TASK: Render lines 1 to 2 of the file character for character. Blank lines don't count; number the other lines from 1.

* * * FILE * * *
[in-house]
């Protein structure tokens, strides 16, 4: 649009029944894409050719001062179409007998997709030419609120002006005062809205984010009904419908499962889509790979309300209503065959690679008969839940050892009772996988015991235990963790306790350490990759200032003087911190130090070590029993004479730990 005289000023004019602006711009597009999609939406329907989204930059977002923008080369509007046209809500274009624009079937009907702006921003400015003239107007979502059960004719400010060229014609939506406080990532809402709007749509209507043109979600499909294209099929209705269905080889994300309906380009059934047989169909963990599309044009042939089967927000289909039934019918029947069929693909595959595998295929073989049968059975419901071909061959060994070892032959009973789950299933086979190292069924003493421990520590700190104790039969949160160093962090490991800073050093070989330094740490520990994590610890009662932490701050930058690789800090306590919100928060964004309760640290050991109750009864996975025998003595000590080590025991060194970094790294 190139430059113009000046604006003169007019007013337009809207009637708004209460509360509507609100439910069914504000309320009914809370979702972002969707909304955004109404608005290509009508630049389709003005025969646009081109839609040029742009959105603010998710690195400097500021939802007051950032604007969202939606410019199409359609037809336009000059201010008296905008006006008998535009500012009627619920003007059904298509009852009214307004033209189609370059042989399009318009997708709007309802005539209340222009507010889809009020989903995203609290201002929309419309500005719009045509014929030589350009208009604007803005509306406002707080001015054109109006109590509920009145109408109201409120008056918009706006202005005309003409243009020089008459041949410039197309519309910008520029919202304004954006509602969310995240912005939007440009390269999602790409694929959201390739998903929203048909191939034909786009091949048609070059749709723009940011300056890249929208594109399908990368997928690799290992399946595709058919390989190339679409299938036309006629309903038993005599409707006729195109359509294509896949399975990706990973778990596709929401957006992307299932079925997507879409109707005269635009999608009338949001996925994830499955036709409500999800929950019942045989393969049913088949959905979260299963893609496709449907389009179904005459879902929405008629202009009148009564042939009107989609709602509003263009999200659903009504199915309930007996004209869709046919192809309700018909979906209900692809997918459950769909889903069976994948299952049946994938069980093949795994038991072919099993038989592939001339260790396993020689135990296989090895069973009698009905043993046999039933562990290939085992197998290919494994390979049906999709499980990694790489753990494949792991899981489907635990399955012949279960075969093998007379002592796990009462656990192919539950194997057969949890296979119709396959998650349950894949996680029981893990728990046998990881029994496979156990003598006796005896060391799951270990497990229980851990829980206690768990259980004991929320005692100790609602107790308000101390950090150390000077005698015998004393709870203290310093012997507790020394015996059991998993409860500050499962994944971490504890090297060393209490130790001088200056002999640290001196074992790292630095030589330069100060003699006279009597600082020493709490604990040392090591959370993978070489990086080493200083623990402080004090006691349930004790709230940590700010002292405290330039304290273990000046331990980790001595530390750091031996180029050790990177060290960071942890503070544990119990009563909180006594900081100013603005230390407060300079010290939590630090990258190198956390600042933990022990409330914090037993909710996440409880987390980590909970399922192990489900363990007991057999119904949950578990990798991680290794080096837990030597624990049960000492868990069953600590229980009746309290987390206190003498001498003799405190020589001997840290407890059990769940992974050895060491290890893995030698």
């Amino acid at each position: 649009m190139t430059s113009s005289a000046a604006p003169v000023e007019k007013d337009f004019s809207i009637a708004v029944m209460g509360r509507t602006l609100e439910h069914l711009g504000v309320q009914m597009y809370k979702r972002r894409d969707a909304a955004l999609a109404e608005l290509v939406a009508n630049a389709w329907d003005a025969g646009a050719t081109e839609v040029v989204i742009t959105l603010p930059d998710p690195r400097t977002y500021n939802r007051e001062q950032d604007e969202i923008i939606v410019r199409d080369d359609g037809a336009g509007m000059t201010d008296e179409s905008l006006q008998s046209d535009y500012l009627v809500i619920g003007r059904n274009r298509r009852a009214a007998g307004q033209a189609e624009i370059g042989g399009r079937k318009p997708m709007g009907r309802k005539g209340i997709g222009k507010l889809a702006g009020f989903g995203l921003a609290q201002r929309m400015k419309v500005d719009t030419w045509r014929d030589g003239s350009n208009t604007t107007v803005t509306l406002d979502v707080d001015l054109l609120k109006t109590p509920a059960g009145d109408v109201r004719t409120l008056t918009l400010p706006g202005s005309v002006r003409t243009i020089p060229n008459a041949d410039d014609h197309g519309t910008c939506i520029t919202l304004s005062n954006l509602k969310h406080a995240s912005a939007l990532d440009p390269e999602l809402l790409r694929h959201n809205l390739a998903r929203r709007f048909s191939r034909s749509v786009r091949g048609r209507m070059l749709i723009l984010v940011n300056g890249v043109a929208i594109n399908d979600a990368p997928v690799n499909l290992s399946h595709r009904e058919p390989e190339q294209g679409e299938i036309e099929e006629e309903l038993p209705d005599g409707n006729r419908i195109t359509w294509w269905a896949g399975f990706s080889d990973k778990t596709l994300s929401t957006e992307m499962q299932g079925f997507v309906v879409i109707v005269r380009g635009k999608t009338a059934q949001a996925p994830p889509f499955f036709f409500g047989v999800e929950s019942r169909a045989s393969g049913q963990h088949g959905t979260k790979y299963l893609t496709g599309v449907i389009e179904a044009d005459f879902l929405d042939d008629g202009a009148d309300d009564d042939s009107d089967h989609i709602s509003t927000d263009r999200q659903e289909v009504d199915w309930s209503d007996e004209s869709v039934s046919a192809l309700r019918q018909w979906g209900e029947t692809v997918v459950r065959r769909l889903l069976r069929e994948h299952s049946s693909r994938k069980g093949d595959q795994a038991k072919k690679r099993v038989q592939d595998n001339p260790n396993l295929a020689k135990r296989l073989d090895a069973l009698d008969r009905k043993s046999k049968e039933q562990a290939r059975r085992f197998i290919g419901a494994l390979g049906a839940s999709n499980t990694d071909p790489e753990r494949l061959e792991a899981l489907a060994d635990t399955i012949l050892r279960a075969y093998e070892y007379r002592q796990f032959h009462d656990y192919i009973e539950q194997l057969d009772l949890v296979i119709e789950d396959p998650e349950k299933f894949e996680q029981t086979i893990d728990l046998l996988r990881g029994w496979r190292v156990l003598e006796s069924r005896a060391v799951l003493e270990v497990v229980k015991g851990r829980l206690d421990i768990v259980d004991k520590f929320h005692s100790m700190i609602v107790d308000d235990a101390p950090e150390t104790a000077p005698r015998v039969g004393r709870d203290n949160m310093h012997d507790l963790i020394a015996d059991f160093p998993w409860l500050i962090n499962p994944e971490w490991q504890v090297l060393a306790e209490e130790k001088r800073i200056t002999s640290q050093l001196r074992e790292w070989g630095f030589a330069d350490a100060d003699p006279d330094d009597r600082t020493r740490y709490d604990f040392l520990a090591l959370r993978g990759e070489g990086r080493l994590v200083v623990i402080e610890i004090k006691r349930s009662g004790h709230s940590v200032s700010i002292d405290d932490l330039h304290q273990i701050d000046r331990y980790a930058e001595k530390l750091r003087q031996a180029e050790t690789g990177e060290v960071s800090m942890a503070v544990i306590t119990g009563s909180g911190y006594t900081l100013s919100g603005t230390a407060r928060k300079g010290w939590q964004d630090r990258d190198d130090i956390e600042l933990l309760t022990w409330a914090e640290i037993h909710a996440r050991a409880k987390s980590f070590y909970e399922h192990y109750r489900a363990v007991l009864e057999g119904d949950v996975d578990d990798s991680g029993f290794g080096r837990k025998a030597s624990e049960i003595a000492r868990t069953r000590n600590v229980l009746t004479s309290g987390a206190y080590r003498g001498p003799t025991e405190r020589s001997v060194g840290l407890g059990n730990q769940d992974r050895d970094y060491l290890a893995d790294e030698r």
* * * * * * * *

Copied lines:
[in-house]
């Protein structure tokens, strides 16, 4: 649009029944894409050719001062179409007998997709030419609120002006005062809205984010009904419908499962889509790979309300209503065959690679008969839940050892009772996988015991235990963790306790350490990759200032003087911190130090070590029993004479730990 005289000023004019602006711009597009999609939406329907989204930059977002923008080369509007046209809500274009624009079937009907702006921003400015003239107007979502059960004719400010060229014609939506406080990532809402709007749509209507043109979600499909294209099929209705269905080889994300309906380009059934047989169909963990599309044009042939089967927000289909039934019918029947069929693909595959595998295929073989049968059975419901071909061959060994070892032959009973789950299933086979190292069924003493421990520590700190104790039969949160160093962090490991800073050093070989330094740490520990994590610890009662932490701050930058690789800090306590919100928060964004309760640290050991109750009864996975025998003595000590080590025991060194970094790294 190139430059113009000046604006003169007019007013337009809207009637708004209460509360509507609100439910069914504000309320009914809370979702972002969707909304955004109404608005290509009508630049389709003005025969646009081109839609040029742009959105603010998710690195400097500021939802007051950032604007969202939606410019199409359609037809336009000059201010008296905008006006008998535009500012009627619920003007059904298509009852009214307004033209189609370059042989399009318009997708709007309802005539209340222009507010889809009020989903995203609290201002929309419309500005719009045509014929030589350009208009604007803005509306406002707080001015054109109006109590509920009145109408109201409120008056918009706006202005005309003409243009020089008459041949410039197309519309910008520029919202304004954006509602969310995240912005939007440009390269999602790409694929959201390739998903929203048909191939034909786009091949048609070059749709723009940011300056890249929208594109399908990368997928690799290992399946595709058919390989190339679409299938036309006629309903038993005599409707006729195109359509294509896949399975990706990973778990596709929401957006992307299932079925997507879409109707005269635009999608009338949001996925994830499955036709409500999800929950019942045989393969049913088949959905979260299963893609496709449907389009179904005459879902929405008629202009009148009564042939009107989609709602509003263009999200659903009504199915309930007996004209869709046919192809309700018909979906209900692809997918459950769909889903069976994948299952049946994938069980093949795994038991072919099993038989592939001339260790396993020689135990296989090895069973009698009905043993046999039933562990290939085992197998290919494994390979049906999709499980990694790489753990494949792991899981489907635990399955012949279960075969093998007379002592796990009462656990192919539950194997057969949890296979119709396959998650349950894949996680029981893990728990046998990881029994496979156990003598006796005896060391799951270990497990229980851990829980206690768990259980004991929320005692100790609602107790308000101390950090150390000077005698015998004393709870203290310093012997507790020394015996059991998993409860500050499962994944971490504890090297060393209490130790001088200056002999640290001196074992790292630095030589330069100060003699006279009597600082020493709490604990040392090591959370993978070489990086080493200083623990402080004090006691349930004790709230940590700010002292405290330039304290273990000046331990980790001595530390750091031996180029050790990177060290960071942890503070544990119990009563909180006594900081100013603005230390407060300079010290939590630090990258190198956390600042933990022990409330914090037993909710996440409880987390980590909970399922192990489900363990007991057999119904949950578990990798991680290794080096837990030597624990049960000492868990069953600590229980009746309290987390206190003498001498003799405190020589001997840290407890059990769940992974050895060491290890893995030698």